In elderly or low-weight patients with acute coronary syndrome (ACS), a reduced dose of prasugrel relative to a full-dose of ticagrelor is associated with lower numerical rates of ischemic events and bleeding events, according to a prespecified substudy of the ISAR-REACT 5 trial.
“The present study provides the strongest support for reduced-dose prasugrel as the standard for elderly and low-weight patients with ACS undergoing an invasive treatment strategy,” according to the senior author, Adnan Kastrati, MD, professor of cardiology and head of the Catheterization Laboratory at Deutsches Herzzentrum, Technical University of Munich.
The main results of ISAR-REACT 5, an open-label, head-to-head comparison of prasugrel and ticagrelor in patients with ACS, showed that the risk of the composite primary endpoint of death, myocardial infarction, or stroke 1 year after randomization was significantly higher for those on ticagrelor than prasugrel (hazard ratio, 1.39; P = .006). The bleeding risk on ticagrelor was also higher but not significantly different (5.4% vs. 4.8%; P = .46) (Schüpke S et al. N Engl J Med. 2019 Oct;381:1524-34).
In this substudy newly published in Annals of Internal Medicine, outcomes were compared in the 1,099 patients who were 75 years or older or weighed less than 60 kg. In this group, unlike those younger or weighing more, patients were randomized to receive a reduced maintenance dose of 5 mg of once-daily prasugrel (rather than 10 mg) or full dose ticagrelor (90 mg twice daily).
At 1 year, the low-dose prasugrel strategy relative to ticagrelor was associated with a lower rate of events (12.7% vs. 14.6%) and a lower rate of bleeding (8.1% vs. 10.6%), defined as Bleeding Academic Research Consortium (BARC) type 3-5 events.
Neither the 18% reduction for the efficacy endpoint (HR, 0.82; 95% CI 0.60-1.14) nor the 28% reduction in the bleeding endpoint (HR, 0.72; 95% CI 0.46-1.12) reached significance, but Dr. Kastrati reported that there was a significant “treatment effect-by-study-group interaction” for BARC 1-5 bleeding (P = .004) favoring prasugrel. This supports low-dose prasugrel as a strategy to prevent the excess bleeding risk previously observed with the standard 10-mg dose of prasugrel.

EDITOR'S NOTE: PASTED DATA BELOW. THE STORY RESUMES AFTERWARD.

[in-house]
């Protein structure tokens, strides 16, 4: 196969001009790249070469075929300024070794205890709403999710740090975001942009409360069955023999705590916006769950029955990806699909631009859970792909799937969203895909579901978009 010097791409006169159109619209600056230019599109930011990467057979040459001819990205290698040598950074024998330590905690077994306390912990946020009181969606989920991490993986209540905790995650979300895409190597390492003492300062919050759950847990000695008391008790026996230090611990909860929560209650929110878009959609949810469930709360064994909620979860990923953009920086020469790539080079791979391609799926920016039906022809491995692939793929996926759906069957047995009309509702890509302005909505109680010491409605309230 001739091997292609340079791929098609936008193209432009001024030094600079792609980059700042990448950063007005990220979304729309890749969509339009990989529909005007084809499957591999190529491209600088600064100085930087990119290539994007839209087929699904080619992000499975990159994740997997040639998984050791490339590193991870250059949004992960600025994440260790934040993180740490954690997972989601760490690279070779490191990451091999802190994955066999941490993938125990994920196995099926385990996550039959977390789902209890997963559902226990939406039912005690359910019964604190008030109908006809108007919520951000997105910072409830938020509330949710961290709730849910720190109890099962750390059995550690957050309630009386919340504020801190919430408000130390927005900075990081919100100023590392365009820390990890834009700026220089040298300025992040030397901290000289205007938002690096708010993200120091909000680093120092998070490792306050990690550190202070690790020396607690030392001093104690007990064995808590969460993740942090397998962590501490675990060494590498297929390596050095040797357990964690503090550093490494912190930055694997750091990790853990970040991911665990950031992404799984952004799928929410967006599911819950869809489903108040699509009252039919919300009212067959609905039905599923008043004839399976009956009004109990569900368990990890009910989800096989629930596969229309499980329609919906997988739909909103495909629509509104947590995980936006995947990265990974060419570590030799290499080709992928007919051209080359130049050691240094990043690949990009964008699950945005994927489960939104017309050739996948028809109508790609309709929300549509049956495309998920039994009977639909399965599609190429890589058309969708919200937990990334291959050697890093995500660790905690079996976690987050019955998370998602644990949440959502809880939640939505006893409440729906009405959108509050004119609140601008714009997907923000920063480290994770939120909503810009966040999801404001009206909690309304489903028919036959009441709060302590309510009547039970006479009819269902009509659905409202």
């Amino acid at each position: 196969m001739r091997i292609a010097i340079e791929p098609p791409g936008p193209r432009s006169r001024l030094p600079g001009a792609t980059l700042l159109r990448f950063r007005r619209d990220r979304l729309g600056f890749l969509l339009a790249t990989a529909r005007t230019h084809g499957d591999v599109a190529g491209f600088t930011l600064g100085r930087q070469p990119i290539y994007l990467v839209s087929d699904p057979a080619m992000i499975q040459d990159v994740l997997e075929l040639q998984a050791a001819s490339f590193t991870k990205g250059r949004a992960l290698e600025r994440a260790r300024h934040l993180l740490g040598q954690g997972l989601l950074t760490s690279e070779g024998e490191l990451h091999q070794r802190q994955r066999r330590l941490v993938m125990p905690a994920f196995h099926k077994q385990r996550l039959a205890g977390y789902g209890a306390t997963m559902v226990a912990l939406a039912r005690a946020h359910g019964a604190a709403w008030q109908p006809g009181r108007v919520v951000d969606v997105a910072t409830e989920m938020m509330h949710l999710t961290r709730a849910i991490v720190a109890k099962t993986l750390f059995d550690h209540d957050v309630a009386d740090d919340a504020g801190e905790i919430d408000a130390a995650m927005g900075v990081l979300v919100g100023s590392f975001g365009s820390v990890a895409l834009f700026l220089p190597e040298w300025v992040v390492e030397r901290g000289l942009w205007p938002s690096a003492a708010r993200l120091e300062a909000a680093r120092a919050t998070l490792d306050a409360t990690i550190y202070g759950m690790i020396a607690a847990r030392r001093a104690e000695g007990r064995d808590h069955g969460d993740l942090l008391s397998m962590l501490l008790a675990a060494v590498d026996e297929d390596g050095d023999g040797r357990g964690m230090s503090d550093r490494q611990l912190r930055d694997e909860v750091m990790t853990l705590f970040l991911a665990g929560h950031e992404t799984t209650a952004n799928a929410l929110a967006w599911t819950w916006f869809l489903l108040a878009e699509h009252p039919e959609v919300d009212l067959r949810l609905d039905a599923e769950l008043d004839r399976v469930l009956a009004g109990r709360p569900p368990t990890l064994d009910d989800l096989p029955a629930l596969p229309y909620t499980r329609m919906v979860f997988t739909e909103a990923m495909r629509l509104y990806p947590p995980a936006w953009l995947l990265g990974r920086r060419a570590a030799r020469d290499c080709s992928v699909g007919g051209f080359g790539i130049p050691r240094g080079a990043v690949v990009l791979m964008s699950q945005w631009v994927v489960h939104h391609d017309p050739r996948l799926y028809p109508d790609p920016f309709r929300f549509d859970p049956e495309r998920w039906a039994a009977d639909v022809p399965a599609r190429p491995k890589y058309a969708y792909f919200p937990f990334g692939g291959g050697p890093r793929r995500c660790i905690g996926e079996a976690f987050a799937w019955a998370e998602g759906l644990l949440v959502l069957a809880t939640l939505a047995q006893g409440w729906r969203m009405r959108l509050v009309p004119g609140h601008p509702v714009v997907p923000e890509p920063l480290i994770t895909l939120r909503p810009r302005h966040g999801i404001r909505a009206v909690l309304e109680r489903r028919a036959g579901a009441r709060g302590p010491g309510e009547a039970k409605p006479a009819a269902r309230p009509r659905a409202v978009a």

In other words, a reduced dose of prasugrel, compared with the standard dose of ticagrelor, in low-weight and elderly patients “is associated with maintained anti-ischemic efficacy while protecting these patients against the excess risk of bleeding,” he and his coinvestigators concluded.
Low-weight and older patients represented 27% of those enrolled in ISAR-REACT 5. When compared to the study population as a whole, the risk for both ischemic and bleeding events was at least twice as high, the authors of an accompanying editorial observed. They praised this effort to refine the optimal antiplatelet regimen in a very-high-risk ACS population.
“The current analysis suggests that the prasugrel dose reduction regimen for elderly or underweight patients with ACS is effective and safe,” according to the editorial coauthors, David Conen, MD, and P.J. Devereaux, MD, PhD, who are affiliated with the Population Health Research Institute, Hamilton, Ontario.
This substudy was underpowered to show superiority for the efficacy and safety outcomes in elderly and low-weight ACS patients, which makes these results “hypothesis generating,” but the authors believe that they provide the best available evidence for selecting antiplatelet therapy in this challenging subgroup. Although the exclusion of patients at very high risk of bleeding from ISAR-REACT 5 suggest findings might not be relevant to all elderly and low-weight individuals, the investigators believe the data do inform clinical practice.
“Our study is the first head-to-head randomized comparison of the reduced dose of prasugrel against standard dose of ticagrelor in elderly and low-weight patients,” said Dr. Kastrati in an interview. “Specifically designed studies for this subset of patients are very unlikely to be conducted in the future.”
Dr. Kastrati reported no potential conflicts of interest relevant to this study.
SOURCE: Menichelli M et al. Ann Intern Med. 2020 Jul 21. doi: 10.7326/M20-1806.